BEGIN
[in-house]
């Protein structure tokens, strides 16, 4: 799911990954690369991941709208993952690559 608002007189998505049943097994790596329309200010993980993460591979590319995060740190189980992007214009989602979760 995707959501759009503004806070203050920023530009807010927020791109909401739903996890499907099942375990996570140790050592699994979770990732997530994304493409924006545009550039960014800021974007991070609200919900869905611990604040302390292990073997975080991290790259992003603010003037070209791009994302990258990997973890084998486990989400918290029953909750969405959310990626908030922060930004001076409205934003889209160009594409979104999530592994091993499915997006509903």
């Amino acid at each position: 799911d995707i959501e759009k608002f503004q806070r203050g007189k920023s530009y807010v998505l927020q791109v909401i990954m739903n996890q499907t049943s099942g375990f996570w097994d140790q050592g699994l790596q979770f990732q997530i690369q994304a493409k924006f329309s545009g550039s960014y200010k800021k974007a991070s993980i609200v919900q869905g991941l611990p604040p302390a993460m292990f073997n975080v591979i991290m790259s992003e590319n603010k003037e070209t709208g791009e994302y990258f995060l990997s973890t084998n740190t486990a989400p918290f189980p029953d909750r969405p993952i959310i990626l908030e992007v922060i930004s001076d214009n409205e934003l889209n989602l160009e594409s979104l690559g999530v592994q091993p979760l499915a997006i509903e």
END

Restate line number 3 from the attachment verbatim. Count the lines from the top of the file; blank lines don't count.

């Amino acid at each position: 799911d995707i959501e759009k608002f503004q806070r203050g007189k920023s530009y807010v998505l927020q791109v909401i990954m739903n996890q499907t049943s099942g375990f996570w097994d140790q050592g699994l790596q979770f990732q997530i690369q994304a493409k924006f329309s545009g550039s960014y200010k800021k974007a991070s993980i609200v919900q869905g991941l611990p604040p302390a993460m292990f073997n975080v591979i991290m790259s992003e590319n603010k003037e070209t709208g791009e994302y990258f995060l990997s973890t084998n740190t486990a989400p918290f189980p029953d909750r969405p993952i959310i990626l908030e992007v922060i930004s001076d214009n409205e934003l889209n989602l160009e594409s979104l690559g999530v592994q091993p979760l499915a997006i509903e």